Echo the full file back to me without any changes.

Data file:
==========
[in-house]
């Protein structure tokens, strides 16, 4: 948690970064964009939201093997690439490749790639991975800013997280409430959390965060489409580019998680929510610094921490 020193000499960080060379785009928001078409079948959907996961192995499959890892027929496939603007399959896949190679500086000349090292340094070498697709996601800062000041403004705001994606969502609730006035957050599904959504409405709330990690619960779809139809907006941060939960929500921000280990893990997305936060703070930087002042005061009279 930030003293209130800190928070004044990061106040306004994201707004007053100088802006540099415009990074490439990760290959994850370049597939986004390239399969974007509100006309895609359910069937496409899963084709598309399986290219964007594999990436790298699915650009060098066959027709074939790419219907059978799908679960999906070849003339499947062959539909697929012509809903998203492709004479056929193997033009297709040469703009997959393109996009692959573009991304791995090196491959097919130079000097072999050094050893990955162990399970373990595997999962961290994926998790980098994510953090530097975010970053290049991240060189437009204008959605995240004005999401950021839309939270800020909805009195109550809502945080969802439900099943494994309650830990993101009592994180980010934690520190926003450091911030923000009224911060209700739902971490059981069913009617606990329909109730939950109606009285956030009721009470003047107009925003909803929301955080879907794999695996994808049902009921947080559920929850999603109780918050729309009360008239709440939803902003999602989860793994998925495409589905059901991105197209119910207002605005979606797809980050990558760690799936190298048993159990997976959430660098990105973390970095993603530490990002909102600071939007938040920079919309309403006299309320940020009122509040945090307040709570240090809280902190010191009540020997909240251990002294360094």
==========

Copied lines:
[in-house]
């Protein structure tokens, strides 16, 4: 948690970064964009939201093997690439490749790639991975800013997280409430959390965060489409580019998680929510610094921490 020193000499960080060379785009928001078409079948959907996961192995499959890892027929496939603007399959896949190679500086000349090292340094070498697709996601800062000041403004705001994606969502609730006035957050599904959504409405709330990690619960779809139809907006941060939960929500921000280990893990997305936060703070930087002042005061009279 930030003293209130800190928070004044990061106040306004994201707004007053100088802006540099415009990074490439990760290959994850370049597939986004390239399969974007509100006309895609359910069937496409899963084709598309399986290219964007594999990436790298699915650009060098066959027709074939790419219907059978799908679960999906070849003339499947062959539909697929012509809903998203492709004479056929193997033009297709040469703009997959393109996009692959573009991304791995090196491959097919130079000097072999050094050893990955162990399970373990595997999962961290994926998790980098994510953090530097975010970053290049991240060189437009204008959605995240004005999401950021839309939270800020909805009195109550809502945080969802439900099943494994309650830990993101009592994180980010934690520190926003450091911030923000009224911060209700739902971490059981069913009617606990329909109730939950109606009285956030009721009470003047107009925003909803929301955080879907794999695996994808049902009921947080559920929850999603109780918050729309009360008239709440939803902003999602989860793994998925495409589905059901991105197209119910207002605005979606797809980050990558760690799936190298048993159990997976959430660098990105973390970095993603530490990002909102600071939007938040920079919309309403006299309320940020009122509040945090307040709570240090809280902190010191009540020997909240251990002294360094």